Understanding the benefits of ERP

Understanding the benefits of ERP

In the corporate world, it’s easy to succumb to using buzzwords when dealing with complex topics.

It’s understandable in the sense that these terms can help get complex ideas across without confusing people. At its worst, however, it can turn conversations, meetings and ideas into word soup.

Granted, ERP doesn’t exactly fall into this category, but it does suffer some of the problems mentioned above, according to Mark McArdle, group sales director of Intact Software.

“The term ERP has evolved into an industry term that isn’t overly understood by many businesses,” he said. “We do a lot of work on what words we should be paying for on pay-per-click searches and the term ERP is not something that’s searched for very much. Business software is the more apt term for it.”

When you think of what it stands for – enterprise resource planning – people don’t use it for planning; they use it for reporting and for accounting or stock control, but not resource planning.

Part of the problem is that if businesses don’t understand what ERP is, many of the benefits it can bring can be missed. For those companies growing in size, it’s a significant step up from using the standard Excel spreadsheets or accounting software.

Also, since it’s an enterprise-wide system, all of the information is centralised instead of being placed in silos that don’t necessarily interact with each other.

“One of the benefits of a company having an ERP or business software system is that they’re ready to embrace different opportunities for improvement to their business,” said McArdle. “Having an ERP system which is an enterprise-wide system, you see a lot of the Excel sheets disappearing and the information coming from the ERP systems.

“That would be the main benefit. They’re not dealing with spreadsheets; by their nature, if there’s one change in the formula, you’ve lost or might be getting wrong information, whereas ERP systems tend to be more reliable in terms of the databases.”

Another advantage they can bring is accessibility. If you have salespeople on the road and they take orders, an ERP system can allow them to carry out and process sales directly, allowing it to feed back into the system.

“The real advantage of having an ERP system is that you’re ready to embrace every technology opportunity going,” said McArdle.

“We talk about it [in terms of] having a digital fabric in your business so [it’s] your structure for growth and improvement, be it you just getting busier or expanding via acquisitions. You need to have the digital fabric in place and we look at that as being the ERP system.”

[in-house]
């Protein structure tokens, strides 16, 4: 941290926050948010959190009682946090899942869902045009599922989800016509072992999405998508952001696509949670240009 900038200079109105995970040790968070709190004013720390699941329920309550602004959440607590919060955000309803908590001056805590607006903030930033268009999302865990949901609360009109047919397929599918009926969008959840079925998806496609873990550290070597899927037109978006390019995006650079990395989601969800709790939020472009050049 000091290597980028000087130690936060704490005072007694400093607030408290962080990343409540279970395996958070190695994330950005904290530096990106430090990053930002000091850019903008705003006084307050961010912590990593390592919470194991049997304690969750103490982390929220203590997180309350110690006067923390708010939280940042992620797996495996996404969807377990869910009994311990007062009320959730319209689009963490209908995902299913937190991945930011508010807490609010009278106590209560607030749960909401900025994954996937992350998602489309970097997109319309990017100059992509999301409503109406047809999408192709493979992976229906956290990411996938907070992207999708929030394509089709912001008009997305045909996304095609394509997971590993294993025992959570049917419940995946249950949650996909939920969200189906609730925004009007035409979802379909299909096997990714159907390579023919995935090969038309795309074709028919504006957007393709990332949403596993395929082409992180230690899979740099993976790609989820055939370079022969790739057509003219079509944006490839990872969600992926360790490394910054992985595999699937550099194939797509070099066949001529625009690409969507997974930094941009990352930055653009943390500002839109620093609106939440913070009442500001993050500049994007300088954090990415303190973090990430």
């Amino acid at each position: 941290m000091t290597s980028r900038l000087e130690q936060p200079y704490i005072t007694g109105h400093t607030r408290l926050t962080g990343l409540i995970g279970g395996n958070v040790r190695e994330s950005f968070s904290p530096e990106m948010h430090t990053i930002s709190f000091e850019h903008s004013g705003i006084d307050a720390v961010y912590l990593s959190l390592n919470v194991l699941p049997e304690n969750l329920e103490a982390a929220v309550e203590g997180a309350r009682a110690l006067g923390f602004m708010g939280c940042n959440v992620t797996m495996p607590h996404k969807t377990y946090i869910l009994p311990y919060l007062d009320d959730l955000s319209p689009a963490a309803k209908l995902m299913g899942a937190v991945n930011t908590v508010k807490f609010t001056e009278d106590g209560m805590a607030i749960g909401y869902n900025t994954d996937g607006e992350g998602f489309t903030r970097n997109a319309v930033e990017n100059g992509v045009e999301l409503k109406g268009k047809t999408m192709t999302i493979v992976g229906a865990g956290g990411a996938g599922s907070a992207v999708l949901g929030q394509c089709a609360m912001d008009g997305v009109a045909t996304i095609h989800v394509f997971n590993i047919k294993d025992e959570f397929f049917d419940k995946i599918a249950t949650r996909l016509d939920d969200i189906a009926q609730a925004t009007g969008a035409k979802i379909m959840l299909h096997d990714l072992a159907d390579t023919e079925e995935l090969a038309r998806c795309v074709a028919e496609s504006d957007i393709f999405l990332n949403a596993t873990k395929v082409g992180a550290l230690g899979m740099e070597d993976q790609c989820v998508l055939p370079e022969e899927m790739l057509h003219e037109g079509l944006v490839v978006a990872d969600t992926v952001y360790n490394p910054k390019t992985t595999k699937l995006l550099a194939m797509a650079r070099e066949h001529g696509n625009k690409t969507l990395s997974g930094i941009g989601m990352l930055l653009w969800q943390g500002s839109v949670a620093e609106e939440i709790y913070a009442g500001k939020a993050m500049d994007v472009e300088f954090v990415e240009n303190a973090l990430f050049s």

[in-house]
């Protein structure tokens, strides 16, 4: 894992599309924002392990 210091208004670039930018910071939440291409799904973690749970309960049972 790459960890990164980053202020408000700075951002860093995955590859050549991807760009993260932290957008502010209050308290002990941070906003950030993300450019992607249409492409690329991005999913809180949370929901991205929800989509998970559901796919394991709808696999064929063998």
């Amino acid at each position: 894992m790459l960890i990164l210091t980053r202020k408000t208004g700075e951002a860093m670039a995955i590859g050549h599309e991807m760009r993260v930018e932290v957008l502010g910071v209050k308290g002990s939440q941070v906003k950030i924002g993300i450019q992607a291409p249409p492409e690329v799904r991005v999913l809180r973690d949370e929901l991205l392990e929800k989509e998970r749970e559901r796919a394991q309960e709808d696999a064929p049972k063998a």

Alongside not knowing what ERP really means, a potential blind spot for businesses wanting to grow and advance is not knowing what they don’t know. The ability to interrogate and interpret data is crucial if you want to get any real use out of an ERP system. Otherwise, you can end up doing certain processes inefficiently.

It’s why McArdle and his team adopt an educational approach with clients and prospects, not just so they understand what’s required, but to determine if they’re a good fit.

“We’re all about finding out if we’re a good fit for them, if they’re a good fit for us, have they got the skillsets in place to run an ERP system,” he said. “We would often say to companies that when it comes to getting your ERP up and running - we see that as the start line, not the finish line.

Mark McArdle, group sales director of Intact Software

“The killer question is: do you place a value on technology? There are people who see technology as a cost to the business, and there are other companies who see it as a real investment and a vehicle that can make improvements all over.

“An ERP partner is someone you get married to; it’s not something you can take and leave back next year, it’s something that is a ten, 15 or 20-year relationship, so everyone has to make sure it’s a good fit.”

For the most part, there’s a balance between Intact working with those who are embracing ERP for the first time and those migrating from an older system. Rarely are these companies start-ups. As McArdle points out, very few invest straight away because they haven’t established where their needs are yet.

“You have people who are moving from accounting software, whether they’re doing bookkeeping and a little bit of stock,” he said. “We would see ERP as going out and touching the edges of the business. It goes to the sales reps, it goes to the CFO, it goes to the CPO - everyone is getting information as and when they need it, whereas the old system generally ran in the accounts offices.”

If you’re still not convinced, McArdle uses the example of investing in a new lorry as an analogy for ERP. You could buy an old diesel lorry to bring goods from Cork to Dublin and back, but it will be inefficient and unreliable even as it completes the task it’s supposed to do.

The same idea applies here. You can rely on spreadsheets or accounting software, but the jump to ERP will allow for greater efficiency and reliability.

“People who see benefits in technology will get a similar view on their ERP system,” he said. “We had one guy recently who did invest in a new fleet instead of an ERP system and it was only when we used that analogy that he went ‘I never looked at it that way!’.

“It’s very much the educational approach. We build toolkits to assess companies’ readiness for ERP and it’s a questionnaire and we go through it and we explain to them why and what gaps they have."


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